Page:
THE REVENANT – Review by Susan Granger

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In 1823, frontier ‘scout’ Hugh Glass (Leonardo DiCaprio) set out to explore the uncharted northern Missouri River area. When he and his fur-trapping cohorts are near what is now Lemmon, South Dakota, Glass is savagely mauled by a grizzly bear and left for dead. According to the dictionary: ‘revenant’ means one who returns from the dead, so it’s quite apt to describe stoic Glass, who not only survives but is determined to wreak revenge against those who abandoned him and killed his teenage half-Pawnee son, Hawk (Forrest Goodluck). Read on…

En route to Fort Kiowa, tormented Glass resolutely makes his way on foot through the harsh, frigid wilderness, dodging Arikara tribesmen searching for a chief’s kidnapped daughter. The collateral damage inflicted by encroaching white men on the spiritual culture of America’s indigenous people is thematic.

And if you thought Alejandro G. Inarritu’s bitterly sardonic, Oscar-winning “Birdman” (2014) was obtuse, this perilous epic is even more so, as cinematographer Emmanuel Lubezki finds primordial symbolism in the rugged landscape, using all-natural lighting.

Filled with sadistic, gruesome gore, the ultra-realistic adventure (shot in Canada and Argentina) is certainly the most bluntly brutal, visceral and visually striking movie of the year.

Leonardo DiCaprio delivers a punishing, physical performance with Tom Hardy as despicable John Fitzgerald. Their apocryphal story is based on true events and a legendary explorer’s tale, chronicled in Michael Punke’s “The Revenant: A Novel of Revenge” (2002).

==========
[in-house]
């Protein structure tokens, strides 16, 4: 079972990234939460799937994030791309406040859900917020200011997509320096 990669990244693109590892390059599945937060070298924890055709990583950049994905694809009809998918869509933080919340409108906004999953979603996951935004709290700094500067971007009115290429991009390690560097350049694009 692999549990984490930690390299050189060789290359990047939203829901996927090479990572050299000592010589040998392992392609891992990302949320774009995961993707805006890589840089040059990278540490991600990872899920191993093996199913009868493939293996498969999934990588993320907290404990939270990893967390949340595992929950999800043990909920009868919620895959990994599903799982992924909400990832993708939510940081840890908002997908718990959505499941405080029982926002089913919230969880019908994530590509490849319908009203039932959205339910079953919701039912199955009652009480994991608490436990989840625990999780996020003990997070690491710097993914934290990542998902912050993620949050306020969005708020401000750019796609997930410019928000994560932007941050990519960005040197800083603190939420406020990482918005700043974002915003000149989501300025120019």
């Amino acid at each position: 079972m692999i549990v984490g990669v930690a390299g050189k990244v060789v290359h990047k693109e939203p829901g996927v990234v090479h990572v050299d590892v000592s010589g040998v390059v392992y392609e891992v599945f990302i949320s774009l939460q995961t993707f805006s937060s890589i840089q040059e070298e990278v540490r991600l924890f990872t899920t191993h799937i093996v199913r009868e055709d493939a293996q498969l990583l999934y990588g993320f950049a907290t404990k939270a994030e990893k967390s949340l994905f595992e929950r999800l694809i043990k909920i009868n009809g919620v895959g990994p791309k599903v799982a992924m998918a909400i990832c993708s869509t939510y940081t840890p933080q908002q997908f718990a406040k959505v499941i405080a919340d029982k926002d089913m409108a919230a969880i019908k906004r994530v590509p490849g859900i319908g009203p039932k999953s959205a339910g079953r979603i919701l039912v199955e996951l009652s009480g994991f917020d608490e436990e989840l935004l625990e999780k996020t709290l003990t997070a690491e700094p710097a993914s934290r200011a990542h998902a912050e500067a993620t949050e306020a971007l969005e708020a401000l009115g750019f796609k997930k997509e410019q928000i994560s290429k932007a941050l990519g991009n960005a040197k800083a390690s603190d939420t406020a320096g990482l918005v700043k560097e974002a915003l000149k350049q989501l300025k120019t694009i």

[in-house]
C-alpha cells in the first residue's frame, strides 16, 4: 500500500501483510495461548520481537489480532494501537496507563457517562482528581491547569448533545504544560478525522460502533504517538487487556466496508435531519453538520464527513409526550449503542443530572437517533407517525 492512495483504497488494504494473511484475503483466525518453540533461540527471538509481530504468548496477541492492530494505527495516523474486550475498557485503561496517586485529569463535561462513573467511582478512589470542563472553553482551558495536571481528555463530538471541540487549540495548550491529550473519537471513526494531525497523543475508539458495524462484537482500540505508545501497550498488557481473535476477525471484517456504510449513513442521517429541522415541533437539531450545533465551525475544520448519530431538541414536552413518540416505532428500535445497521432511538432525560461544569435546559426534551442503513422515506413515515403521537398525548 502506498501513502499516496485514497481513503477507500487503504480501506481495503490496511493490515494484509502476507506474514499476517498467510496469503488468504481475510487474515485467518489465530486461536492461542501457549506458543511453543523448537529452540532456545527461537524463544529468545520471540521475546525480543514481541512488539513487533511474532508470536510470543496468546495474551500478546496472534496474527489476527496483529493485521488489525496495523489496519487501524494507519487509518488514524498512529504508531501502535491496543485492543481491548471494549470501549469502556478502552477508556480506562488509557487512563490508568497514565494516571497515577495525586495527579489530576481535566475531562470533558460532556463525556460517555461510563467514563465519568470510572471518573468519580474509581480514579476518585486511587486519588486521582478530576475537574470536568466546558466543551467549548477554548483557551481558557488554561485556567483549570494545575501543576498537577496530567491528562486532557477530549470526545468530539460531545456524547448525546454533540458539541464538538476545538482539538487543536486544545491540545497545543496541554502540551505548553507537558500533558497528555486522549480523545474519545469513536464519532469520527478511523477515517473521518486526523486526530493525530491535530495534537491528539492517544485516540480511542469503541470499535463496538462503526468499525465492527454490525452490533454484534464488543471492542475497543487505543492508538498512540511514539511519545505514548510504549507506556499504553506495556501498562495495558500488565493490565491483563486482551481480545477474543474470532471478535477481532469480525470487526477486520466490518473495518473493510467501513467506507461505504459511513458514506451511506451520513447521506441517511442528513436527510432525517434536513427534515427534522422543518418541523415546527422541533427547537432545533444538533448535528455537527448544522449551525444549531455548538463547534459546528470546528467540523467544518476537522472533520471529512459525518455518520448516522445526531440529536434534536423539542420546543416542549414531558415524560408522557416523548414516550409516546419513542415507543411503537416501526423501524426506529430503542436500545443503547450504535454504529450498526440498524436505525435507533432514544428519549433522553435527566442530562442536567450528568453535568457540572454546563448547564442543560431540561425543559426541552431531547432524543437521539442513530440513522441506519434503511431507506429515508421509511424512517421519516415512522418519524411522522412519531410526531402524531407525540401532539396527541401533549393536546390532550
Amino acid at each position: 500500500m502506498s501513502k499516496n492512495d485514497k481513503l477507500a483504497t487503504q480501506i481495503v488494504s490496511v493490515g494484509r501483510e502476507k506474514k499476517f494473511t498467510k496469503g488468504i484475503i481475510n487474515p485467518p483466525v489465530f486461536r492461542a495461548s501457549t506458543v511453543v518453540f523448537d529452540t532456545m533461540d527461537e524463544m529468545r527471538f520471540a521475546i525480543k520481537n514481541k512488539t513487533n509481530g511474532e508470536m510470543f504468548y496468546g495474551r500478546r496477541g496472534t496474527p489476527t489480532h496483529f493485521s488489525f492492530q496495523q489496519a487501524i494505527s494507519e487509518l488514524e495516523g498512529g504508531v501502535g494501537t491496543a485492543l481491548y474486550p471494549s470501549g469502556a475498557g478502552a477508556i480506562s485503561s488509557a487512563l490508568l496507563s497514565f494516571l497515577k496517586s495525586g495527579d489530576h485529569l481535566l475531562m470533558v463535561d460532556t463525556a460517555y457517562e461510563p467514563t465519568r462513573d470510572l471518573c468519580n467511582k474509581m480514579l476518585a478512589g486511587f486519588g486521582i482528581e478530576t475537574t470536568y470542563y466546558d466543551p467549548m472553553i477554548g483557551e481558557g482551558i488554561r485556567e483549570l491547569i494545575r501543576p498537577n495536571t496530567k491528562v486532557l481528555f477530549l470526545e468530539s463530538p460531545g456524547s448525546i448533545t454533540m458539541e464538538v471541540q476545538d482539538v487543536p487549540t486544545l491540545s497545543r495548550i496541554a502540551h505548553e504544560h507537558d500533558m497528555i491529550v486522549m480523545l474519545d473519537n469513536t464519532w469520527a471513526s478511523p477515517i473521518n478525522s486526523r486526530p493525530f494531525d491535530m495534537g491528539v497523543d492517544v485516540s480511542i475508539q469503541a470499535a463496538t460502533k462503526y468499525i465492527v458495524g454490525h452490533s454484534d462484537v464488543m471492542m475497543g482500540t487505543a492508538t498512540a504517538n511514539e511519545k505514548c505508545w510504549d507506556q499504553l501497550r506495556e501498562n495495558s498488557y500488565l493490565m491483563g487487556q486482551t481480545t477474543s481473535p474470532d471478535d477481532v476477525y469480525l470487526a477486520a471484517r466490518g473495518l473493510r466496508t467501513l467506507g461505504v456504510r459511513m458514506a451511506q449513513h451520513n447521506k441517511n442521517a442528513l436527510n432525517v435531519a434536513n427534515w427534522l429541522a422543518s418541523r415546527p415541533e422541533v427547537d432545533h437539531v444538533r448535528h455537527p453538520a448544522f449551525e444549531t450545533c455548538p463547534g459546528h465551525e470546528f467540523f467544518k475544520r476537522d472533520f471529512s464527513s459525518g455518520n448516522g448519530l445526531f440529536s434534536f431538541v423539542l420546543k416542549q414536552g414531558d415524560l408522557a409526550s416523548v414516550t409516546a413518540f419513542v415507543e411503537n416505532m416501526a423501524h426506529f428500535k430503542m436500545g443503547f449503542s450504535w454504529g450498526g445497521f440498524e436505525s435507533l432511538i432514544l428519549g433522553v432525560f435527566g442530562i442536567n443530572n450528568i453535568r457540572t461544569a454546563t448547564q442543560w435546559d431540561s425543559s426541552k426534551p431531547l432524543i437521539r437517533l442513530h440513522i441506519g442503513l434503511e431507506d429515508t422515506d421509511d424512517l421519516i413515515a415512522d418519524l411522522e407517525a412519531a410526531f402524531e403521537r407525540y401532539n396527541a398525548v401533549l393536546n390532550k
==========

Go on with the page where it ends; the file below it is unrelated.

Punke’s extensive research revealed that, defending their territory, the aggrieved Arikara did attack the Rocky Mountain Fur Trading Company’s boats, killing 13 people and wounding others.

FYI: Early bloggers erroneously reported that DeCaprio was raped by a bear; not true – when Glass inadvertently gets between a huge female and her cubs, she viciously attacks him. And when you see him devour a slab of raw liver, it’s for real. DeCaprio told Variety, “It’s like a balloon. When you bite into it, it bursts in your mouth.”

On the Granger Movie Gauge of 1 to 10, “The Revenant” is an eerie, elemental, exhausting 8, making “Deliverance” look like a walk in the park!

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Susan Granger

Susan Granger is a product of Hollywood. Her natural father, S. Sylvan Simon, was a director and producer at R.K.O., M.G.M. and Columbia Pictures; her adoptive father, Armand Deutsch, produced movies at M.G.M. As a child, Susan appeared in movies with Abbott & Costello, Red Skelton, Lucille Ball, Margaret O'Brien and Lassie. She attended Mills College in California, studying journalism with Pierre Salinger, and graduated from the University of Pennsylvania, Phi Beta Kappa, with highest honors in journalism. During her adult life, Susan has been on radio and television as an anchorwoman and movie/drama critic. Her newspaper reviews have been syndicated around the world, and she has appeared on American Movie Classics cable television. In addition, her celebrity interviews and articles have been published in REDBOOK, PLAYBOY, FAMILY CIRCLE, COSMOPOLITAN, WORKING WOMAN and THE NEW YORK TIMES, as well as in PARIS MATCH, ELLE, HELLO, CARIBBEAN WORLD, ISLAND LIFE, MACO DESTINATIONS, NEWS LIMITED NEWSPAPERS (Australia), UK DAILY MAIL, UK SUNDAY MIRROR, DS (France), LA REPUBBLICA (Italy), BUNTE (Germany), VIP TRAVELLER (Krisworld) and many other international publications through SSG Syndicate. Susan also lectures on the "Magic and Mythology of Hollywood" and "Don't Take It Personally: Conquering Criticism and other Survival Skills," originally published on tape by Dove Audio.